What did the Union do to prevent the South from exporting cotton and smuggling weapons?
May 26, 1861 — To prevent the South from exporting cotton and smuggling weapons and war material into the Confederacy, the Union blockaded two ports in the Confederacy today.
The USS Powhatan began blockading Mobile, Alabama, and the USS Brooklyn blocked the most essential port for the Confederacy — New Orleans.
This strategy initially met with skepticism because the Union faced a formidable task: to create and maintain an effective barrier along the Confederacy’s 3,000 miles of coastline when the Navy Department initially had only three steam-vessels in home ports.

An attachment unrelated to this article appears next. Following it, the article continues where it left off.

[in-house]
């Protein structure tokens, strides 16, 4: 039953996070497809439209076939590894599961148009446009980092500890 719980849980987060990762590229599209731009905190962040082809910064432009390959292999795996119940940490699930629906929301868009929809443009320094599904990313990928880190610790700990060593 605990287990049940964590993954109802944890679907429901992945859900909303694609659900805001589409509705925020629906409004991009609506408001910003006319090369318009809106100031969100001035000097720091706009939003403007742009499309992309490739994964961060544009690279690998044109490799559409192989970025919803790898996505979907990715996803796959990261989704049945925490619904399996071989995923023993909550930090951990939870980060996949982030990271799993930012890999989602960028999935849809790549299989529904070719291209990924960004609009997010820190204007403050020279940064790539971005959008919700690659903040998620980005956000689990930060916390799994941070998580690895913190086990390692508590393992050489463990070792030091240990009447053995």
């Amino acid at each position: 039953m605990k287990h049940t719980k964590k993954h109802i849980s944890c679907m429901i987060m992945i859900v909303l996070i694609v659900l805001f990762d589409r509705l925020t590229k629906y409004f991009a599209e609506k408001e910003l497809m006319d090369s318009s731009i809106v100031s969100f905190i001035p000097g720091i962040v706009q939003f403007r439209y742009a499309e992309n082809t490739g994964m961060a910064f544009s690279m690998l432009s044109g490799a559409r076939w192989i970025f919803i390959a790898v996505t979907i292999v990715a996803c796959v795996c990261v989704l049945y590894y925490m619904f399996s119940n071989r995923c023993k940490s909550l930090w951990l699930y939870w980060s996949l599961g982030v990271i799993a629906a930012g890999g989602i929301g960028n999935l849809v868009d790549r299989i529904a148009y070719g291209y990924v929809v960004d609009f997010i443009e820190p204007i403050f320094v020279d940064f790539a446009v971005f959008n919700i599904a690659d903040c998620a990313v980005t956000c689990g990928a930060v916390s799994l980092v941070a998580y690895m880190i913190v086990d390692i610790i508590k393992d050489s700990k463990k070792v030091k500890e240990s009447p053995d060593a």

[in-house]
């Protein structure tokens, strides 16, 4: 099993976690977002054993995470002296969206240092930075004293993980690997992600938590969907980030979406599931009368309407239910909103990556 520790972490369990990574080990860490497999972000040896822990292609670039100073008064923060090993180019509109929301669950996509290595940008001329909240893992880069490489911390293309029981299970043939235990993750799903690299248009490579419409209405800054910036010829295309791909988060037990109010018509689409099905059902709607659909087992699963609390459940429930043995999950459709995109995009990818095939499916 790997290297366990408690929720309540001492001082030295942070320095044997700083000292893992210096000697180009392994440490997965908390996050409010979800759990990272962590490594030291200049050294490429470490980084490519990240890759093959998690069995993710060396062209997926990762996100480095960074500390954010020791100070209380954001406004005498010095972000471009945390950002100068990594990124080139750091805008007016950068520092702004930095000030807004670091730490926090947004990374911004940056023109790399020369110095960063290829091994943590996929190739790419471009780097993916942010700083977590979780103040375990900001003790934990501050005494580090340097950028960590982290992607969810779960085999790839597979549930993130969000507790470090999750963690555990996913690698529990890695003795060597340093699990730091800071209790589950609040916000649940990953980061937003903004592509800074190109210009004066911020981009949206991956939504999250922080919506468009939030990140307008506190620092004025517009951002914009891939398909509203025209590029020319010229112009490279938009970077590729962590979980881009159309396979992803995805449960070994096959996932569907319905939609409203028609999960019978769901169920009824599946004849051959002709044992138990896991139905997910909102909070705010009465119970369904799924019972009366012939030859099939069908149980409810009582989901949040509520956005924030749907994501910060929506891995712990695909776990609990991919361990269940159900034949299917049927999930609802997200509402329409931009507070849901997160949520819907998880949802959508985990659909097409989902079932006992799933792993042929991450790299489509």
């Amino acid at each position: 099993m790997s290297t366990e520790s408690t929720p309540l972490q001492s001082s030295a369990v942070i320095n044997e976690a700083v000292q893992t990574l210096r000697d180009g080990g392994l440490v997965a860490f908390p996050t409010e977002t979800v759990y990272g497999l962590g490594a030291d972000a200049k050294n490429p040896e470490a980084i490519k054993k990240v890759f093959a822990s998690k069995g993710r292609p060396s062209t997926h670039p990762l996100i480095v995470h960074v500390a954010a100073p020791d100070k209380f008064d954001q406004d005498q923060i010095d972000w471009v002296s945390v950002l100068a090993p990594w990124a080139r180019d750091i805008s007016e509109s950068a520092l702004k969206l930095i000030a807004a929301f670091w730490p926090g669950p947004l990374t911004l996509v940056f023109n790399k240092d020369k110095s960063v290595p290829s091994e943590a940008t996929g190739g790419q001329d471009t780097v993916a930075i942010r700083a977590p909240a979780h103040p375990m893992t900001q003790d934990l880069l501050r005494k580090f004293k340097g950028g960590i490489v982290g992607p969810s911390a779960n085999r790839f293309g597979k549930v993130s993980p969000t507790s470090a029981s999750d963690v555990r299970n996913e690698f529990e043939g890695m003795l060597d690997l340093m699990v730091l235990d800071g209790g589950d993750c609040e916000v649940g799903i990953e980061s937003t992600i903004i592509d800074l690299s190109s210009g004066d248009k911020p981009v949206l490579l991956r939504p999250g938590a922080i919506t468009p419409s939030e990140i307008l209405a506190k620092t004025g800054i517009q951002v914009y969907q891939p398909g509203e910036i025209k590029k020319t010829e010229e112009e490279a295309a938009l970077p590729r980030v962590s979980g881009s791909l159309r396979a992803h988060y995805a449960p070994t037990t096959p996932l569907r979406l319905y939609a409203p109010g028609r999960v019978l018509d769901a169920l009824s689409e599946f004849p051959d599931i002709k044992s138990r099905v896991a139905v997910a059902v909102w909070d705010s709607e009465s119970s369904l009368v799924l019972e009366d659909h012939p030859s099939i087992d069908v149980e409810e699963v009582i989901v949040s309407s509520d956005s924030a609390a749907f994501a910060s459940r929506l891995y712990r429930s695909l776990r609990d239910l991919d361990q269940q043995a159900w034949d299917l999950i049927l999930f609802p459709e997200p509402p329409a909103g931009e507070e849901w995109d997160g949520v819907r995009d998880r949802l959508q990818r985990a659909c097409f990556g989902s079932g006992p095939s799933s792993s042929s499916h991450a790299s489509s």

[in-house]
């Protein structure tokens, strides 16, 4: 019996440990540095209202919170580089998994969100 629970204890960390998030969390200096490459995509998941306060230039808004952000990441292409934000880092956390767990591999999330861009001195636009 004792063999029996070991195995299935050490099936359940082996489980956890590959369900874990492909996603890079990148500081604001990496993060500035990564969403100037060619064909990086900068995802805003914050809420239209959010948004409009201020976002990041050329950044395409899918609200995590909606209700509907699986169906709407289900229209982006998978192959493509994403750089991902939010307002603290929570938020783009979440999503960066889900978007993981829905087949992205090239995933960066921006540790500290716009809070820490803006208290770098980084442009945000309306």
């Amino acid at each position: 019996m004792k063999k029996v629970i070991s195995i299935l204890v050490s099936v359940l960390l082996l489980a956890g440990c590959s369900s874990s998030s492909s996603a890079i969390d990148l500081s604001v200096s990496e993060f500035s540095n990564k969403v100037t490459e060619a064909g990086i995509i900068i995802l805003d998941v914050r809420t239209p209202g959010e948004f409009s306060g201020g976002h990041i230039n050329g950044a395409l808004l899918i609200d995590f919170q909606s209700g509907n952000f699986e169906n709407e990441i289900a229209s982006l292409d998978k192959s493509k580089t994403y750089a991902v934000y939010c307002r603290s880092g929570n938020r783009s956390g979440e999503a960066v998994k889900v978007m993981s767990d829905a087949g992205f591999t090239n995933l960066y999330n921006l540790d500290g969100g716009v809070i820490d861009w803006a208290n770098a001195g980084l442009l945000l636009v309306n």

Though somewhat porous, the blockade was an important economic policy that successfully prevented Confederate states from access to weapons that the industrialized North could produce for itself. The government convinced several foreign governments to view the blockade as a legitimate tool of war, even though the South was able to continue smuggling needed supplies from Confederate ports to transfer points in Mexico, the Bahamas, and Cuba.
Words of Wisdom
Blockades, to be binding, must be effective--that is to say, maintained by a force sufficient really to prevent access to the coast of the enemy.